Nippon Telegraph & Telephone plans to venture into the Japanese renewable energy market. Nikkei informs that the Japanese telecommunications firm is cashing in over $9.3 billion to maximize its potential as a transmission network by 2030.
NTT intends to produce about 7.5 million kilowatts of power, which are around 12 percent of the country’s total renewable energy capacity last year.
This former parastatal is the first company with the capacity to run on a countrywide scale. Thus, it is venturing the country’s power supply market a few years after deregulation by the government four years ago. With the renewables attracting investment globally, the inception of the NTT shifts the competitive dynamics.
NTT plans to invest $1 billion in this electricity production system for the next five years to widen their market and operation capacity. On the completion of this project, NTT will produce electricity enough to run all Japan’s smallest island. This move will be a direct competition for this region’s power supplier, Shikoku Electric Power.
To minimize inappropriate competition, NTT will be selling its electricity directly to consumers. The company has a strategy of utilizing its 7300 telephone exchanges countrywide as micro-generators. These exchanges will have storage batteries to act as depots for renewable energy. From these exchanges, the power is distributable to factories and commercial businesses neighboring them via the grids or NTT’s power lines.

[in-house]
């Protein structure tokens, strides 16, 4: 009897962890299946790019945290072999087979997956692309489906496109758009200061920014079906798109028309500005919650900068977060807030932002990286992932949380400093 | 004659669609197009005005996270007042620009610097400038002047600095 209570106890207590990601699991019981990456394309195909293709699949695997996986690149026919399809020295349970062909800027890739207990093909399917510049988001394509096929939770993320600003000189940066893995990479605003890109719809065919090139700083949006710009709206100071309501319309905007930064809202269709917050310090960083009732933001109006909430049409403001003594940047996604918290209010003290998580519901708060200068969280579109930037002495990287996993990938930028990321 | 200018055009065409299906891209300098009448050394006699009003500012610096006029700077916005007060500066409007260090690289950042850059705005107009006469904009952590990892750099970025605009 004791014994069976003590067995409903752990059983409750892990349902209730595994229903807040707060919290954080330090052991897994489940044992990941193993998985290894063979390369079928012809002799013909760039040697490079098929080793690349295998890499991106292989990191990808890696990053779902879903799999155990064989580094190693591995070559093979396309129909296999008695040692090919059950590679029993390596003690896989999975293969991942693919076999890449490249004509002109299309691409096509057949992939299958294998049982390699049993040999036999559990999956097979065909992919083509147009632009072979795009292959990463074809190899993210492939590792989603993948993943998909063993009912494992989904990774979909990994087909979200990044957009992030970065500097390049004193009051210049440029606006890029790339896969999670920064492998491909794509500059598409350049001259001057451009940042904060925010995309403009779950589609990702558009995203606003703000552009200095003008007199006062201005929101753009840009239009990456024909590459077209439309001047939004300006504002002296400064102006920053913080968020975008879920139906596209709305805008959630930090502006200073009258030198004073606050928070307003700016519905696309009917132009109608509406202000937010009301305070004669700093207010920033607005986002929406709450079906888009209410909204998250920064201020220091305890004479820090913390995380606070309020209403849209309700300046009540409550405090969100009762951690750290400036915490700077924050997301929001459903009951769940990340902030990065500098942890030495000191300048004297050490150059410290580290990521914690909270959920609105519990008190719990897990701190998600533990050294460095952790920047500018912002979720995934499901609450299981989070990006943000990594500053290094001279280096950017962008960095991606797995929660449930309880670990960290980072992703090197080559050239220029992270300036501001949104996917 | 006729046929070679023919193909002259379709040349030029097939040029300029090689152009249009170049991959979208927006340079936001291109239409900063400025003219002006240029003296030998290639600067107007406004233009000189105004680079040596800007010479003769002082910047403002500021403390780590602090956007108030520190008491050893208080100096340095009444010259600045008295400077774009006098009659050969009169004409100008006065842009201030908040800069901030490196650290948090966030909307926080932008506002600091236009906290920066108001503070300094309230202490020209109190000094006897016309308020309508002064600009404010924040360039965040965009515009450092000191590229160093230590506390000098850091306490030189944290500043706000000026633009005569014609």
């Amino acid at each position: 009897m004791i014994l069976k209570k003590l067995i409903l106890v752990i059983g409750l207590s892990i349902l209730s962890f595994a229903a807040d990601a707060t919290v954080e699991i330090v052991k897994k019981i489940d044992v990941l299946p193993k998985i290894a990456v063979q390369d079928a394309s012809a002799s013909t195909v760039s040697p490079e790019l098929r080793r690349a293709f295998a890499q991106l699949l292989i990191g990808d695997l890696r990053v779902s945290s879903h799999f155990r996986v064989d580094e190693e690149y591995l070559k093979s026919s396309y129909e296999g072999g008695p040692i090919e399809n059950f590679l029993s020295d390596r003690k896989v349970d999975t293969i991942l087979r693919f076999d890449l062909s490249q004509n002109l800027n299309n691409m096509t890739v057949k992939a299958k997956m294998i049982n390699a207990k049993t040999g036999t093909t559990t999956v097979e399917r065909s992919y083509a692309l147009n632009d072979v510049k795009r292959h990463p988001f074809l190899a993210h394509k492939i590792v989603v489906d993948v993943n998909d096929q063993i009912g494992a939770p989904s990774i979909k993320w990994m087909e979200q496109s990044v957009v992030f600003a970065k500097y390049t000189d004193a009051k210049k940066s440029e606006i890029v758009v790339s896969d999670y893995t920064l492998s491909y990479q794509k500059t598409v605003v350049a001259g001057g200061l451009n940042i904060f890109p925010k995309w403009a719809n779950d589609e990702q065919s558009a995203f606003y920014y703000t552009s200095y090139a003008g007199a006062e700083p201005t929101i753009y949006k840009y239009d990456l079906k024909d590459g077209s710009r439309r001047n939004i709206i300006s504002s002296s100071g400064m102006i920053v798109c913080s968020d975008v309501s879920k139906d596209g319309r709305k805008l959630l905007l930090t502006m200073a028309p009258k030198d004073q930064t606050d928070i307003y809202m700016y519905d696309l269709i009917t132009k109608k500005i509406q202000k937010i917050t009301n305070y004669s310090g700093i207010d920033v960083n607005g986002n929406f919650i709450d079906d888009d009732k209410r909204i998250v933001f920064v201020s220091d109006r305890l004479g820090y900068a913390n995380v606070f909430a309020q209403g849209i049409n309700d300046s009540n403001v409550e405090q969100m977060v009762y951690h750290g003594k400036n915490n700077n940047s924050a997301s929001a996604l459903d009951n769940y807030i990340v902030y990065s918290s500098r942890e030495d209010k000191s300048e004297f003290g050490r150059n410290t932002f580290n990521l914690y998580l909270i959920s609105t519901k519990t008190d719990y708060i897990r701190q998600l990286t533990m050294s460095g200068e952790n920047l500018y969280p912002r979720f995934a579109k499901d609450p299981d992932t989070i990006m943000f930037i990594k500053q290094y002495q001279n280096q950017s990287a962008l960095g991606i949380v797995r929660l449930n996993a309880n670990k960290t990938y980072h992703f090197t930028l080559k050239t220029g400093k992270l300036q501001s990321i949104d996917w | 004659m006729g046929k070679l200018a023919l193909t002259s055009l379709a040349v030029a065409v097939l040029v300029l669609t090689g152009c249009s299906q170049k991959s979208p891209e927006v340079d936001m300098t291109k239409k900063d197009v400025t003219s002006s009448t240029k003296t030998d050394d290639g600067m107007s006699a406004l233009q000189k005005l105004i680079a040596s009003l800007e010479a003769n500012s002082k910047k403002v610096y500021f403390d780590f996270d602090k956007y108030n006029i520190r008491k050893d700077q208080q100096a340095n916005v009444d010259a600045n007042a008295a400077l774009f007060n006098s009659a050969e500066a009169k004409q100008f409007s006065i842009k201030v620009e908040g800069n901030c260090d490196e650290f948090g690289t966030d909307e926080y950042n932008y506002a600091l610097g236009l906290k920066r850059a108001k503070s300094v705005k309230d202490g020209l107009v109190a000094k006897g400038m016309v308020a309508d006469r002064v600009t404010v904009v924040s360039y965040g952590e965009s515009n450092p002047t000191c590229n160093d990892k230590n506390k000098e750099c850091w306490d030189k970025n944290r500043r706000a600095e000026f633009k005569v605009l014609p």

NTT will be collaborating with Mitsubishi Corp. To meet the power demands of over 14000 stores in the jurisdiction of an axillary trading house called Lawson. NTT also plans to create massive solar and offshore wind power plants. One of NTT’s electricity units, called Anode Energy, will spearhead this expansion of activities.
The challenge with this NTT venture is that regional utilities have preeminence over the transmission lines impeding their utilization for other purposes. To solve this challenge, NTT is developing its transmission line network. NTT views the combination of telecommunications data with electricity data as a profitable venture that addresses both communication and power challenges. The renewable energy venture comes in as a boost for the telecommunications company whose operations were expanding at a slow rate.
The 7.5 million kWh of renewable energy that NTT will be supplying will surpass the three million kWh that Tokyo Electric Power Co. Holdings was preparing to provide in this upcoming decade. Currently, NTT produces approximately 300000 kilowatts of power.
Finally, the success of the NTT power project will catalyze the achievement of 25% renewable energy in Japan. This result may challenge the oligopolistic supplier network, thereby causing a drop in energy prices.